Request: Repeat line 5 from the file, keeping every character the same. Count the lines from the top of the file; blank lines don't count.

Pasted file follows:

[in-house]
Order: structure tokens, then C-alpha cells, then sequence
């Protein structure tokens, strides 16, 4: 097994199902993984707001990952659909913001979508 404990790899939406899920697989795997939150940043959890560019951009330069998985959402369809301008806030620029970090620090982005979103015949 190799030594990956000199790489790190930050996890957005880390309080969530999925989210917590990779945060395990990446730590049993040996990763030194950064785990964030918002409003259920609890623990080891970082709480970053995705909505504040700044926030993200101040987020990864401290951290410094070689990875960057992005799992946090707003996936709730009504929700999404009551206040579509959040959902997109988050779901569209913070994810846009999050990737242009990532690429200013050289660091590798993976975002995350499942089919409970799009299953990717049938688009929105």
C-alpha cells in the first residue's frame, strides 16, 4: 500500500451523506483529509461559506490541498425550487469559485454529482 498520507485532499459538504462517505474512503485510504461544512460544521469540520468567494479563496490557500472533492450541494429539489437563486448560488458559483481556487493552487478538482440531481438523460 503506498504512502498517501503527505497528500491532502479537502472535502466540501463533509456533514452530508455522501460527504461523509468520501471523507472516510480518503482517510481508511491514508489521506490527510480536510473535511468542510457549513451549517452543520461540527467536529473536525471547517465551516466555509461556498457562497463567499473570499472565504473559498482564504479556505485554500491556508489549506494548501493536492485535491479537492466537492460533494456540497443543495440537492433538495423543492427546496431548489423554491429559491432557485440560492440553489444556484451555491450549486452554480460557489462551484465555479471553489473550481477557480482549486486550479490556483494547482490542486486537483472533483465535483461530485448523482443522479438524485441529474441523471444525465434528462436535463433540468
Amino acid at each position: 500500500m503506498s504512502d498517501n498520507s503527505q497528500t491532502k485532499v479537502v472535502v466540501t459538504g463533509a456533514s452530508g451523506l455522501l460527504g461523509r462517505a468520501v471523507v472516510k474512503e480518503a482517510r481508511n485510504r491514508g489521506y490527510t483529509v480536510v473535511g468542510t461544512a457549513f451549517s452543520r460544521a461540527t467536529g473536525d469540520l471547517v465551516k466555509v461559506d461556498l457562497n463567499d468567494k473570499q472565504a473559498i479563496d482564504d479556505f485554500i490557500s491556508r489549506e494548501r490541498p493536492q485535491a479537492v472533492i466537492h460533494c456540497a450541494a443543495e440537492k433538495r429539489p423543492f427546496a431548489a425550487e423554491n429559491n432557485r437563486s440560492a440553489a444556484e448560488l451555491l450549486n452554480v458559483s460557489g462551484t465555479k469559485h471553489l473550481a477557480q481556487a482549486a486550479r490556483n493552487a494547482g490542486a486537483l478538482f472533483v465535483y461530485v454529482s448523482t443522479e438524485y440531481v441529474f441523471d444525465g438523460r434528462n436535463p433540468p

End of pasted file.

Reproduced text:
Amino acid at each position: 500500500m503506498s504512502d498517501n498520507s503527505q497528500t491532502k485532499v479537502v472535502v466540501t459538504g463533509a456533514s452530508g451523506l455522501l460527504g461523509r462517505a468520501v471523507v472516510k474512503e480518503a482517510r481508511n485510504r491514508g489521506y490527510t483529509v480536510v473535511g468542510t461544512a457549513f451549517s452543520r460544521a461540527t467536529g473536525d469540520l471547517v465551516k466555509v461559506d461556498l457562497n463567499d468567494k473570499q472565504a473559498i479563496d482564504d479556505f485554500i490557500s491556508r489549506e494548501r490541498p493536492q485535491a479537492v472533492i466537492h460533494c456540497a450541494a443543495e440537492k433538495r429539489p423543492f427546496a431548489a425550487e423554491n429559491n432557485r437563486s440560492a440553489a444556484e448560488l451555491l450549486n452554480v458559483s460557489g462551484t465555479k469559485h471553489l473550481a477557480q481556487a482549486a486550479r490556483n493552487a494547482g490542486a486537483l478538482f472533483v465535483y461530485v454529482s448523482t443522479e438524485y440531481v441529474f441523471d444525465g438523460r434528462n436535463p433540468p